The control input that best meets the constraints is produced when the cost function is minimized. This control input regulates the measured acceleration to the specified range. There are four tuning parameters in the cost function, N1, N2, Nu, and lu. The plant’s outputs are predicted from N1 to N2 future time steps. The bound on the control horizon is Nu. The only constraint on the values of Nu and N1 is that these bounds must be less than or equal to N2. The second summation contains a weighting factor, lu, that is introduced to control the balance between the first two summations. The weighting factor acts as a damper on the next control input u(n+1). The third summation in J defines constraints placed on the control input. This constraint function is plotted in Figure 3 as the function g(u). The first two parts of the third summation form the two sides of the function while the third part insures that the function’s minimum is zero. The parameters s, upper, and lower characterize the sharpness, upper bound, and lower bound of the input constraint function, respectively. The sharpness, s, controls the shape of the constraint function. The smaller the value of s, the sharper the corners get. In practice s is set to a very small number, for example 10-20. From both the summation and Figure 3 it is easily seen that as the control input, u, approaches either the upper or lower bound, the value of the input constraint function approaches infinity.

Figure 3. Plot of Input Constraint Function

A complete derivation of the GPC algorithm for a general system is developed in [7] The algorithm used to minimize the cost function is the Newton-Raphson iterative algorithm. Newton-Raphson is a quadratically converging algorithm which requires the calculation of the Jacobian and the Hessian. Although the Newton-Rhapson algorithm is computationally expensive it is justified by the low number of iterations needed for convergence. The computational issues of Newton-Rhapson are also addressed in [7].

 

BACT MODELING AND ANALYSIS

The GPC algorithm uses the output of the model to predict the BACT plant dynamics to an arbitrary input. With an adequate model and the correct tuning of the control parameters (N1, N2, Nu, and lu) the inboard trailing-edge accelerometer may be regulated to zero g’s. Since no systematic procedure exists to determine the values of these tuning parameters, the tuning of the controller can be quite cumbersome. This process could be especially difficult if tuning occurs during real-time control because each wrong choice could result in instability of the system. For this reason a GPC simulation was performed to determine the nominal ranges for the control parameters for the BACT plant. The BACT plant block, in Figure 2, was simulated using a linear model that was previously developed from the knowledge of the plant and system identification techniques using pre-existing wind-tunnel data [8]. The model of the BACT plant was a reduced order discrete model based on the model obtained in [8]. The sampling frequency for the discretization was 200 Hertz. Both models were developed for flight conditions below the flutter boundary, making them open-loop stable. The magnitude and phase plots of these models are shown in Figures 4 and 5 respectively.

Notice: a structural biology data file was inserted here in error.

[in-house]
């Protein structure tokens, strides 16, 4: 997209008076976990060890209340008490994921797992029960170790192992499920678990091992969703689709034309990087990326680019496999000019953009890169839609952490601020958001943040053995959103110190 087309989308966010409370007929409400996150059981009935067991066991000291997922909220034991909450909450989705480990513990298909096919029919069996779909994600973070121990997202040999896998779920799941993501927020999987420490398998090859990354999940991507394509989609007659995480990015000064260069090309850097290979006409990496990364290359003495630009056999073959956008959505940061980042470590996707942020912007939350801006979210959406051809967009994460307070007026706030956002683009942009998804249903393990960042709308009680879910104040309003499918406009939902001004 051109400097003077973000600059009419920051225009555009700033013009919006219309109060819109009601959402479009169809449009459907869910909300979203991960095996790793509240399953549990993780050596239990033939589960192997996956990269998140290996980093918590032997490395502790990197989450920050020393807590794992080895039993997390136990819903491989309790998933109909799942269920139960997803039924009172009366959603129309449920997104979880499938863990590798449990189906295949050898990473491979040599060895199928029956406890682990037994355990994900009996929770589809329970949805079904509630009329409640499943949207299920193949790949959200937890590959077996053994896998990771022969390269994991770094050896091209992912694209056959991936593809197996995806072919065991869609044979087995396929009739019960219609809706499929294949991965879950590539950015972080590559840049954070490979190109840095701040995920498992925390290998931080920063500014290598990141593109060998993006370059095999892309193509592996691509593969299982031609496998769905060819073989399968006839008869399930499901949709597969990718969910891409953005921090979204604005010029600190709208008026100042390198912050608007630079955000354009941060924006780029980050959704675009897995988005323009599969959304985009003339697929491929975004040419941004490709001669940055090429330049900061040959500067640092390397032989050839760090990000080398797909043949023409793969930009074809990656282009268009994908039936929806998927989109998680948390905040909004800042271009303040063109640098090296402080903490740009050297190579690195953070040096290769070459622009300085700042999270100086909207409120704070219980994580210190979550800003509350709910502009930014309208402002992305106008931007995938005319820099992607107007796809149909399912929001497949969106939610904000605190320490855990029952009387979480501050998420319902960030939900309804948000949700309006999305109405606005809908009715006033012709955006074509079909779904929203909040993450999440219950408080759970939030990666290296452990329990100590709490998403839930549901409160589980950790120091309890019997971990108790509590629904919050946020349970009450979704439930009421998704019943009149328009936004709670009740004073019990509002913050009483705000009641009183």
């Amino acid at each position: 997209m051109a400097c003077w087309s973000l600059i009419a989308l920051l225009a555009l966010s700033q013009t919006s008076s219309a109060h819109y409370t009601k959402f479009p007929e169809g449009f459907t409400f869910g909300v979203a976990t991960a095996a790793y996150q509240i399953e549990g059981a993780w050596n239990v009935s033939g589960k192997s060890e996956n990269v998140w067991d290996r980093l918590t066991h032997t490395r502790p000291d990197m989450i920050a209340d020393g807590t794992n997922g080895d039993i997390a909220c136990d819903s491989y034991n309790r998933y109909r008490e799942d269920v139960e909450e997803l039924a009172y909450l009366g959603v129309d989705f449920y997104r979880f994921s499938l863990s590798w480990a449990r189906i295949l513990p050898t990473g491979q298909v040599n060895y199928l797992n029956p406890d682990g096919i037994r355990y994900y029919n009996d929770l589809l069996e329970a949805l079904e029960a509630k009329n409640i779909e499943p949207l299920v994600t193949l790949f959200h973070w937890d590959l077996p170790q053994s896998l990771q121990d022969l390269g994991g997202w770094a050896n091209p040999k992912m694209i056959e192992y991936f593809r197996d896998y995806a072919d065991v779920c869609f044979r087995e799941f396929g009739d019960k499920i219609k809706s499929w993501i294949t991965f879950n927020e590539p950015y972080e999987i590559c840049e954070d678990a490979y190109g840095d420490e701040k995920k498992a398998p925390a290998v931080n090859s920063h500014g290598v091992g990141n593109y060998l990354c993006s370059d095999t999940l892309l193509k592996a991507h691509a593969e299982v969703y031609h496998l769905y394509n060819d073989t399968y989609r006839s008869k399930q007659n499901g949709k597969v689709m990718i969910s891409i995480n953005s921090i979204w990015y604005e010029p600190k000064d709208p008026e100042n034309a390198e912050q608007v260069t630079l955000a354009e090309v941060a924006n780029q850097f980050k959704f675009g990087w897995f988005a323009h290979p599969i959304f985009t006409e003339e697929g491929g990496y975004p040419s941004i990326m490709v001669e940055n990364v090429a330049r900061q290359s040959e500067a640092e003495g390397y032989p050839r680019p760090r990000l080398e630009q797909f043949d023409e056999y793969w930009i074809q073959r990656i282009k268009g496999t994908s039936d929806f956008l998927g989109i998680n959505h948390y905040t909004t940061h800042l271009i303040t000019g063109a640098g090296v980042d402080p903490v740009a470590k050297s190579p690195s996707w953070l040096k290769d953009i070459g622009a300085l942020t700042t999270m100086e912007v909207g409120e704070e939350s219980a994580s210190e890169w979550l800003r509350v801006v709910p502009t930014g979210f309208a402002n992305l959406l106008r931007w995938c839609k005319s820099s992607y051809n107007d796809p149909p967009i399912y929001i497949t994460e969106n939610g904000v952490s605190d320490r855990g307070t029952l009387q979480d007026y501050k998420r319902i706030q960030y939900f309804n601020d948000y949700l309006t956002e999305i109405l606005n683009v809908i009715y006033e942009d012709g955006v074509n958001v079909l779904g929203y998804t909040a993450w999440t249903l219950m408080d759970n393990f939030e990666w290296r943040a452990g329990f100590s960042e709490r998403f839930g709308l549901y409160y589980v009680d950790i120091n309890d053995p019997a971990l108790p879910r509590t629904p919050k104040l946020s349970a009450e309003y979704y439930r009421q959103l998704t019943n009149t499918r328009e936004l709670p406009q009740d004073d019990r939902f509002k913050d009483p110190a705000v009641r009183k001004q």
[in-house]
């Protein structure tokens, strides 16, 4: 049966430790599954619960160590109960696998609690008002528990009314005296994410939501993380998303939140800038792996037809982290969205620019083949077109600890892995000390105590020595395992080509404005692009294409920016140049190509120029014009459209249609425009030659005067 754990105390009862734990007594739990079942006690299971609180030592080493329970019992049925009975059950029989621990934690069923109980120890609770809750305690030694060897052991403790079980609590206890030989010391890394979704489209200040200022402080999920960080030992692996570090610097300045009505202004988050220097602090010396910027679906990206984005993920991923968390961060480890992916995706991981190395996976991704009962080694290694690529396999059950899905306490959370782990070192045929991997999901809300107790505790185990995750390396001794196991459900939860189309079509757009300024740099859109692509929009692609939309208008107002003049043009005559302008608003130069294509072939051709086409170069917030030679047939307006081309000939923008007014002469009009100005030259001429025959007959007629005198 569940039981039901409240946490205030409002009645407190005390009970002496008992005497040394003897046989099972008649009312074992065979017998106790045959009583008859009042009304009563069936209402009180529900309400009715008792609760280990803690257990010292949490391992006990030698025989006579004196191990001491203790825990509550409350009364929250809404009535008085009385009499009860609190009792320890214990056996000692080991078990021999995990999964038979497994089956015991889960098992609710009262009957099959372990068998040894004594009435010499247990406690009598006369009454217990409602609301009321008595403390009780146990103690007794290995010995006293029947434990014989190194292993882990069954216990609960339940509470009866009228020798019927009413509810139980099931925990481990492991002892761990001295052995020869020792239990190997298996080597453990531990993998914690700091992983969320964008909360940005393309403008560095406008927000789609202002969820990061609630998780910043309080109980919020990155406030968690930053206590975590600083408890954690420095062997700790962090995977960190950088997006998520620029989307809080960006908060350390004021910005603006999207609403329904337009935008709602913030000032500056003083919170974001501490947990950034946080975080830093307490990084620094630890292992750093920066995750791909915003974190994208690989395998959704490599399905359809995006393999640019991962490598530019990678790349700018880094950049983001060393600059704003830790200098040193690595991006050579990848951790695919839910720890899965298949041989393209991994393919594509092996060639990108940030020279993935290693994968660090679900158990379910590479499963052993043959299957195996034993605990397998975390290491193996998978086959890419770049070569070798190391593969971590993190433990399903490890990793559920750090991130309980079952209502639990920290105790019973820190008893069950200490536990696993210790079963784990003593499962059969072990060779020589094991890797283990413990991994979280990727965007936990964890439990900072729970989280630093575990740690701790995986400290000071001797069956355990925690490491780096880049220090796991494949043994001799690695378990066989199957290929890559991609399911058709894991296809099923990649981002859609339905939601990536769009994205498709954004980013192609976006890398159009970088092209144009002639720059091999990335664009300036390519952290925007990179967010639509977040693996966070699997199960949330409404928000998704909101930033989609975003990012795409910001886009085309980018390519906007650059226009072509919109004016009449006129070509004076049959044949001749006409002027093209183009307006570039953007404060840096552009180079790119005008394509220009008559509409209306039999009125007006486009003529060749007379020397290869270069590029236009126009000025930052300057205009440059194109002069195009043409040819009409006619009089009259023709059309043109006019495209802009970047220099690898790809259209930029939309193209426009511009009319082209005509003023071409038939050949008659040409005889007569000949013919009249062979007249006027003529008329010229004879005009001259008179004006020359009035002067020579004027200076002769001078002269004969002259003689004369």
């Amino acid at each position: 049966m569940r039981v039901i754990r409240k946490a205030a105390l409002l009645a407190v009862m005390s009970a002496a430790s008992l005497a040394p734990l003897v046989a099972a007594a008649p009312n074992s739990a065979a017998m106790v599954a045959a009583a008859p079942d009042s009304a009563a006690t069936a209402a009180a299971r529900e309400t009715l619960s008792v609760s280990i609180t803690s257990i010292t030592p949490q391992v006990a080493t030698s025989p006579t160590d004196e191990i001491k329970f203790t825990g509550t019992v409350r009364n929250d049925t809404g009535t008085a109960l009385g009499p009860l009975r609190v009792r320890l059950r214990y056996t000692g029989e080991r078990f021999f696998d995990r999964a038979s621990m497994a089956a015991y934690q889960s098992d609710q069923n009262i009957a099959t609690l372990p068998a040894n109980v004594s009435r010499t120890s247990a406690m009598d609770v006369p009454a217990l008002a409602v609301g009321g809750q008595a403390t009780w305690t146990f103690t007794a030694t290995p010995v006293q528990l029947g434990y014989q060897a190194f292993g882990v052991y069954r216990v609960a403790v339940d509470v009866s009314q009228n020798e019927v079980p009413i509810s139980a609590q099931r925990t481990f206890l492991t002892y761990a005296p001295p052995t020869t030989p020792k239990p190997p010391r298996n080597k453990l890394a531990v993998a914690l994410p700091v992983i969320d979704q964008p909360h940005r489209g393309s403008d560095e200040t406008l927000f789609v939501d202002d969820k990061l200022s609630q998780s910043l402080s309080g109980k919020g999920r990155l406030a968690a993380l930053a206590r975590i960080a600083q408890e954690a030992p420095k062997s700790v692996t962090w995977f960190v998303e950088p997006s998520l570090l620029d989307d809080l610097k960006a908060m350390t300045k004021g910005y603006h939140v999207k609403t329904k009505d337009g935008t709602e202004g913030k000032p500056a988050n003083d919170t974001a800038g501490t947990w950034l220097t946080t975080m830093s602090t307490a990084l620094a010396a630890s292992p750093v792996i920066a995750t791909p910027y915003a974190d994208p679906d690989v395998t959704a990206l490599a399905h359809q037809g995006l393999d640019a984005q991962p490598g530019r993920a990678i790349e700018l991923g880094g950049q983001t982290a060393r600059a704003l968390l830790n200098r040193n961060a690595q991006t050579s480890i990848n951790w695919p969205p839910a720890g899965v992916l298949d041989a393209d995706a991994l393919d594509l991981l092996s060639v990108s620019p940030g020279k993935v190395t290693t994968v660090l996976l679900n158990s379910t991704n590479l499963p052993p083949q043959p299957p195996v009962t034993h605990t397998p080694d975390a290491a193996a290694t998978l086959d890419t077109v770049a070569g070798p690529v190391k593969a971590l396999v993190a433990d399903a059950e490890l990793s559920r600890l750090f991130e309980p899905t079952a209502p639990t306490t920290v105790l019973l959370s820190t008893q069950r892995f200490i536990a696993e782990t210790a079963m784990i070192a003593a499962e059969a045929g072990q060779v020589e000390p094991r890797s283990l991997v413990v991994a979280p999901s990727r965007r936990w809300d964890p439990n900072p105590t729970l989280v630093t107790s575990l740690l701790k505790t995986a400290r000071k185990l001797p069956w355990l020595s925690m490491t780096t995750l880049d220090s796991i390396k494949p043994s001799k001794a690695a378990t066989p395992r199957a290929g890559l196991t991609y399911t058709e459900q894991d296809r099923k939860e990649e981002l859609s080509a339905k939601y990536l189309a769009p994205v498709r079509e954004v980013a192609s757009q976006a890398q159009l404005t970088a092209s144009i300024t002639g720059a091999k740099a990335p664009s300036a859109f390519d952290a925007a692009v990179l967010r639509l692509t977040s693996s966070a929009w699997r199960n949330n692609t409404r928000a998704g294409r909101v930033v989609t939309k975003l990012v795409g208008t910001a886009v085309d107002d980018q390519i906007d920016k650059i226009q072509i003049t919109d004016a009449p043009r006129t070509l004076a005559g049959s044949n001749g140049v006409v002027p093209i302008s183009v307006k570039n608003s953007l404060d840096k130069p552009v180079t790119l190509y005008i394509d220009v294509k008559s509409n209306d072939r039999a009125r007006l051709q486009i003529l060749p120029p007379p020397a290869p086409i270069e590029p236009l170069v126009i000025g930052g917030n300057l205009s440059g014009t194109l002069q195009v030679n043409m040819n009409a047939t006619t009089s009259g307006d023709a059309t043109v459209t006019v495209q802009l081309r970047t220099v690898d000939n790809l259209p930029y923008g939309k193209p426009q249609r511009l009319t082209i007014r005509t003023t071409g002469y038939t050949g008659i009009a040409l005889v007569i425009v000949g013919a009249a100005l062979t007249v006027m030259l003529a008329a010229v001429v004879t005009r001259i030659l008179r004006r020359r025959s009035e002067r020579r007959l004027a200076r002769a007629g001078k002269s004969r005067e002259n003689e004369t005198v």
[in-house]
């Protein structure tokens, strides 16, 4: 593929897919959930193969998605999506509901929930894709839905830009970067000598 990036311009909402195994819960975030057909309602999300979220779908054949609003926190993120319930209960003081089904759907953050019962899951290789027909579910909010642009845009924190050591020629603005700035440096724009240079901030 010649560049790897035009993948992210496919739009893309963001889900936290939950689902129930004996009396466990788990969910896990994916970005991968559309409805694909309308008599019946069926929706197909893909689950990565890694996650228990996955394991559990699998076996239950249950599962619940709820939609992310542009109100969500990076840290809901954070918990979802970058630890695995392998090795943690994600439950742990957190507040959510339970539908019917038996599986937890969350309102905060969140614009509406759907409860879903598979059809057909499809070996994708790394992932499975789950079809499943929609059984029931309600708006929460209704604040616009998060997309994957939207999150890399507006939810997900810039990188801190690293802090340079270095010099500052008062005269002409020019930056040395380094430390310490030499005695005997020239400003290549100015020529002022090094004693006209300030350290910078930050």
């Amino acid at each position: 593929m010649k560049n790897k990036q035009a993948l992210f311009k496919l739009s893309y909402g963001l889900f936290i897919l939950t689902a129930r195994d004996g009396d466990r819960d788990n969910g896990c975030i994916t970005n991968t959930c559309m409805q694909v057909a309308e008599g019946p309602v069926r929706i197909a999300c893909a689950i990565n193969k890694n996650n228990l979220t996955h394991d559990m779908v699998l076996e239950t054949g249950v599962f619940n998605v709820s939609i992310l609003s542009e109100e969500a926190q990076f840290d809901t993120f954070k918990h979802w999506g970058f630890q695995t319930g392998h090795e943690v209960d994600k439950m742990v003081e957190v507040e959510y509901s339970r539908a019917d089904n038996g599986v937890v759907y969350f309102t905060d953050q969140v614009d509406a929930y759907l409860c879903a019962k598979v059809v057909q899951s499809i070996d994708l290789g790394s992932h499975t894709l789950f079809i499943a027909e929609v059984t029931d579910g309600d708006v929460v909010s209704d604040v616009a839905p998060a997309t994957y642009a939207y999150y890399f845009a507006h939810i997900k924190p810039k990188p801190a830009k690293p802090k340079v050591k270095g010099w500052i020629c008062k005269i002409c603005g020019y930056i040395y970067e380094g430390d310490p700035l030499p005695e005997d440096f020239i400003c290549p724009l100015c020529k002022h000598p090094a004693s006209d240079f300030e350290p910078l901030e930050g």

Figure 4. Frequency response of the BACT models.

Figure 5. Phase plot of BACT models.

The reduced-order model captures the dominant modes and the dynamics near the flutter frequency at 4 Hz., but (as seen in Figures 4 and 5) the higher order terms have been left unmodeled. The flutter instability occurs at a dynamic pressure, , above 150 psf and a frequency around 4 Hertz. The figures also indicate that both models have at least one zero at the origin. This implies that the DC component and very low frequencies effectively do not pass through the plant making the acceleration output invariant to a slow drift in the position of the control surface. This characteristic of the plant affects the performance of the GPC algorithm and is not accounted for in the original cost function in eq. (1). The result is a drift in the control surface position within the specified input constraints. This problem is also confirmed in the wind-tunnel test. The solution was to augment the cost function with a term that penalizes a drift in the control surface position. This enhancement is developed in the next section along with the derivation of the Jacobian and Hessian needed for the cost function minimization. This derivation augments the derivation found in [7].

 

AN AUGMENTATION TO THE COST FUNCTION

As mentioned in the preceding section, a low frequency drift in the control input was experienced during wind-tunnel testing. To correct this outcome, the cost function of eq. was augmented with a frequency weighted cost on the control input. The new cost function is given by

    (2)

where the weighted control input is the output of a discrete-time filter of the form

and l f (j) is a scalar to balance the contribution of the new term. The discrete filter, uf(n), is designed to amplify the frequencies that are to be penalized when minimizing the cost function. The design approach was to design a continuous-time high-pass filter, discretize it, and then invert the zero/pole dynamics. The resulting filter amplifies very low frequencies and the cost function minimizes them.

To include this filter in the derivation of the CFM iterative solution found in [7], the Jacobian and the Hessian of the filter are needed. Looking just at the filter part of the cost function, let